Essex 202 for 4 (Lawrence 87*) trail Surrey 395 (Patel 100*, Jacks 88, Foakes 69) by 193 runs
A high-quality, high-fibre innings from Dan Lawrence gave Essex hope of achieving parity in their match against the reigning champions at the Kia Oval. When bad light brought an early close to the second day, Lawrence was within sight of a century having stoically repelled the best Surrey's four Test quicks (yes, Rikki Clarke will always have Bangladesh 2003-04) could throw at him.
This has developed into an engaging contest, in contrast to the blood-and-thunder encounter between these two - title-winners and the team they had dethroned - at the end of last season. Surrey's base was provided by a maiden first-class hundred from Ryan Patel, celebrated giddily with only No. 11 Morne Morkel for company, but while 395 was a solid first outing of the season it may not be enough to crack Essex in the way Hampshire did last week.
The visitors are not out of trouble here, with a longish tail to come after captain Ryan ten Doeschate, but on an easy-paced surface and with the second new ball some way off, Essex had restored some of the belief in their batting that appeared a fragile thing the moment Alastair Cook departed for 11 in the eighth over of the innings.
Perhaps the knighthood is weighing him down. There was to be no repeat of Cook's Test farewell on this ground at the end of last summer, when he signed off with innings of 71 and 147 against India, as he edged a tentative drive at a full delivery that nipped a fraction on off stump. It is early days but, on two good pitches, Cook has made scores of 50, 8 and 11, which is not quite the domineering return to county colours that Essex supporters were hoping for.
His dismissal by Tom Curran at least meant Morkel would not claim Cook's scalp again - as he did more than any other bowler in Tests - but the South African instead gobbled up another left-hander, Nick Browne trapped lbw five balls later, as Surrey threatened at the sort of dismantling that made them runaway Division One winners last season.
It took a doughty partnership after lunch between Lawrence and Tom Westley to redress the balance. Lawrence marked himself out when making a 161 as a 17-year-old on this ground four years ago - the third-youngest centurion in the history of the Championship - and he restated his quality after a difficult 2018 when he averaged just 23.40. Liam Plunkett, Surrey's 34-year-old debutant, felt the brunt of Lawrence's counterattack on the way to rust-flaked figures of 7-0-55-0.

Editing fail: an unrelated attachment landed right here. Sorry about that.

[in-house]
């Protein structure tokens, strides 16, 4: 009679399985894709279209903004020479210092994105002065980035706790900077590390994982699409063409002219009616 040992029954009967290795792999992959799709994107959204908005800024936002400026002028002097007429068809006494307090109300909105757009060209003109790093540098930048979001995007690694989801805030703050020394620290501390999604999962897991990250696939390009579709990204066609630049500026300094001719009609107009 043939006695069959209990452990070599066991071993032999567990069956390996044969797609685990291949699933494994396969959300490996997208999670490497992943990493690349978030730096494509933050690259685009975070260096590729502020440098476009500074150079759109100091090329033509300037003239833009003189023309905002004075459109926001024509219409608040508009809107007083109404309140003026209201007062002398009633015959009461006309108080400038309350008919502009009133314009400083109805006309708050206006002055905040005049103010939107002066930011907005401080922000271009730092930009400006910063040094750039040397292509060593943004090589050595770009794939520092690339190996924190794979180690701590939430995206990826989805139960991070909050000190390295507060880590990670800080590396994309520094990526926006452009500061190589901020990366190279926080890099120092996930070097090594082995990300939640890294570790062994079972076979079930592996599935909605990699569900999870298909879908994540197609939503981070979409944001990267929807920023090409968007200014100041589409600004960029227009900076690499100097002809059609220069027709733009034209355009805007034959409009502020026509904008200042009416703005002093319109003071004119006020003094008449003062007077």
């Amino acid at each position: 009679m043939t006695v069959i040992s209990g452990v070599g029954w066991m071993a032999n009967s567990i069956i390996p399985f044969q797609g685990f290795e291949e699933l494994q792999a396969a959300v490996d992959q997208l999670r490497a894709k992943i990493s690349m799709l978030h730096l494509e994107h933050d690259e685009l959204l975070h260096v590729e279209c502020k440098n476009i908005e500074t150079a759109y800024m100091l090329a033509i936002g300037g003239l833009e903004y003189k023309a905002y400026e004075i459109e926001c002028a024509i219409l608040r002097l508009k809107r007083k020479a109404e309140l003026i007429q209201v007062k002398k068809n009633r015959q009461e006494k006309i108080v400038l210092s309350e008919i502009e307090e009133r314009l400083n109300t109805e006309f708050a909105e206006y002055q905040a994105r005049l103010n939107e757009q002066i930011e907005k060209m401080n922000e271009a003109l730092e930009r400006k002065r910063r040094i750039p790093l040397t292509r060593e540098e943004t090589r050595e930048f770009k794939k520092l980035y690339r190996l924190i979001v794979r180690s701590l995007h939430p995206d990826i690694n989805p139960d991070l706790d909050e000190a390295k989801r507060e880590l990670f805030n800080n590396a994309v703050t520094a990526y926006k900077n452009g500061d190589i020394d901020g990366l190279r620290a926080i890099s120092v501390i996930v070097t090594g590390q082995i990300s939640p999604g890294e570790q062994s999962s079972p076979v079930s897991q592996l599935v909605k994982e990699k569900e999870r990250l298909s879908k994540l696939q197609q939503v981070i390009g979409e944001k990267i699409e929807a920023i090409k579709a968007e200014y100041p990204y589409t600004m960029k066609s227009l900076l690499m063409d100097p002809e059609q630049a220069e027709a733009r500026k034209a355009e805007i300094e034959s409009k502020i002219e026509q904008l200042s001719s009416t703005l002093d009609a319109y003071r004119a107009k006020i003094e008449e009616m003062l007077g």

Six of Plunkett's first 14 balls went to the fence, and Lawrence in all scored 37 off 31 deliveries from England's ODI battering ram, who has been marked in some quarters as a force in decline just as the World Cup approaches. Plunkett's last first-class appearance came at the back end of 2017 and the way Lawrence greeted him with a fierce cut that fizzed past point, hands whiplashing through the stroke, was a signal this would not be an easy return to red-ball duties.
Westley played a compact innings, which was cut short by a brilliant catch at gully from Ollie Pope, and there was some hold-the-pose shot-making too from Rishi Patel, another man on county debut, as Essex's 20-year-old No. 5 batted impudently for 31 from 25 balls before attempting one too many liberties against Curran.
Essex needed to find some fire within because this was a day on which the cold had an almost crystalline quality, a tangible rawness as the clouds sat low and the wind whipped through as if from the Mongolian Steppe. In the stands, as Lawrence and Westley assembled their restorative stand, a group of supporters turned to discussing Game of Thrones. No one would have argued at the suggestion winter was coming.
Surrey had grasped the advantage on the first day through Will Jacks and Patel. Neither had a first-class hundred going into this match but, after Jacks fell 12 short on the previous evening, Patel made good on the promise of 70 not out overnight, bounding towards the pavilion on reaching three figures with a gleeful punch of the air. Peter Siddle's six-for threatened to leave him without enough partners but Morkel did his bit with the bat to allow Patel his moment with his parents watching on.